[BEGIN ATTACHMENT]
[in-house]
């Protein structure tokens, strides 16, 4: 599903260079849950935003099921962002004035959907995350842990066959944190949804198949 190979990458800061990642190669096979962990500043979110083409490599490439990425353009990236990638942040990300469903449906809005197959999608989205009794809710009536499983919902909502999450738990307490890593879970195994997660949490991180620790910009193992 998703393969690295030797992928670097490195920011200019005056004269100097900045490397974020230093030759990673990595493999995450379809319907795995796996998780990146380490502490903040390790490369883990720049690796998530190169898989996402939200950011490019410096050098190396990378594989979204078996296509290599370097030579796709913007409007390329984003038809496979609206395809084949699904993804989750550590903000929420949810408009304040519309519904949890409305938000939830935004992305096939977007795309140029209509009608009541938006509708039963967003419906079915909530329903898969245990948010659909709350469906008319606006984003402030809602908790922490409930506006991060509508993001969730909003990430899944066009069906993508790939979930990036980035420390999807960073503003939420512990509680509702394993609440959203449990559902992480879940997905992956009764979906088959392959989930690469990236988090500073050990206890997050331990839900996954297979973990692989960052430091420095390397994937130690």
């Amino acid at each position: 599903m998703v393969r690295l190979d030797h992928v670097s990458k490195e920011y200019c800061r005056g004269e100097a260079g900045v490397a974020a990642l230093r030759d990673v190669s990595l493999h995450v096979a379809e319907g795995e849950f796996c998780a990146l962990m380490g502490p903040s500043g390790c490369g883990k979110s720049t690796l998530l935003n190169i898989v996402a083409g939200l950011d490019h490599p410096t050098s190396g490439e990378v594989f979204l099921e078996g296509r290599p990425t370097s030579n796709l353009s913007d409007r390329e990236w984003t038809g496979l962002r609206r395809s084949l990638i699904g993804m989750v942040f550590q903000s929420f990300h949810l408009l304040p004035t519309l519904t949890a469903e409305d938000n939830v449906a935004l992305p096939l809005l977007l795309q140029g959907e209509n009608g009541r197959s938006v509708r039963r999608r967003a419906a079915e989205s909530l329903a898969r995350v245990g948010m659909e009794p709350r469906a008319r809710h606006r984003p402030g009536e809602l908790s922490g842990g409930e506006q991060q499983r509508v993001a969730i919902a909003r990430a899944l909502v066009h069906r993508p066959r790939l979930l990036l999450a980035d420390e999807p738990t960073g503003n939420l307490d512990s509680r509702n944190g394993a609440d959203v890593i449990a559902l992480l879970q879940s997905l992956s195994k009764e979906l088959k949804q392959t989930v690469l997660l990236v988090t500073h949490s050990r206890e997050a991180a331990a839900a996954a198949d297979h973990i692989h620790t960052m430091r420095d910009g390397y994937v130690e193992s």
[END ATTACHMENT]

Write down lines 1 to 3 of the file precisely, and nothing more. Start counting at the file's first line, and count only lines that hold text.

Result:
[in-house]
């Protein structure tokens, strides 16, 4: 599903260079849950935003099921962002004035959907995350842990066959944190949804198949 190979990458800061990642190669096979962990500043979110083409490599490439990425353009990236990638942040990300469903449906809005197959999608989205009794809710009536499983919902909502999450738990307490890593879970195994997660949490991180620790910009193992 998703393969690295030797992928670097490195920011200019005056004269100097900045490397974020230093030759990673990595493999995450379809319907795995796996998780990146380490502490903040390790490369883990720049690796998530190169898989996402939200950011490019410096050098190396990378594989979204078996296509290599370097030579796709913007409007390329984003038809496979609206395809084949699904993804989750550590903000929420949810408009304040519309519904949890409305938000939830935004992305096939977007795309140029209509009608009541938006509708039963967003419906079915909530329903898969245990948010659909709350469906008319606006984003402030809602908790922490409930506006991060509508993001969730909003990430899944066009069906993508790939979930990036980035420390999807960073503003939420512990509680509702394993609440959203449990559902992480879940997905992956009764979906088959392959989930690469990236988090500073050990206890997050331990839900996954297979973990692989960052430091420095390397994937130690």
């Amino acid at each position: 599903m998703v393969r690295l190979d030797h992928v670097s990458k490195e920011y200019c800061r005056g004269e100097a260079g900045v490397a974020a990642l230093r030759d990673v190669s990595l493999h995450v096979a379809e319907g795995e849950f796996c998780a990146l962990m380490g502490p903040s500043g390790c490369g883990k979110s720049t690796l998530l935003n190169i898989v996402a083409g939200l950011d490019h490599p410096t050098s190396g490439e990378v594989f979204l099921e078996g296509r290599p990425t370097s030579n796709l353009s913007d409007r390329e990236w984003t038809g496979l962002r609206r395809s084949l990638i699904g993804m989750v942040f550590q903000s929420f990300h949810l408009l304040p004035t519309l519904t949890a469903e409305d938000n939830v449906a935004l992305p096939l809005l977007l795309q140029g959907e209509n009608g009541r197959s938006v509708r039963r999608r967003a419906a079915e989205s909530l329903a898969r995350v245990g948010m659909e009794p709350r469906a008319r809710h606006r984003p402030g009536e809602l908790s922490g842990g409930e506006q991060q499983r509508v993001a969730i919902a909003r990430a899944l909502v066009h069906r993508p066959r790939l979930l990036l999450a980035d420390e999807p738990t960073g503003n939420l307490d512990s509680r509702n944190g394993a609440d959203v890593i449990a559902l992480l879970q879940s997905l992956s195994k009764e979906l088959k949804q392959t989930v690469l997660l990236v988090t500073h949490s050990r206890e997050a991180a331990a839900a996954a198949d297979h973990i692989h620790t960052m430091r420095d910009g390397y994937v130690e193992s």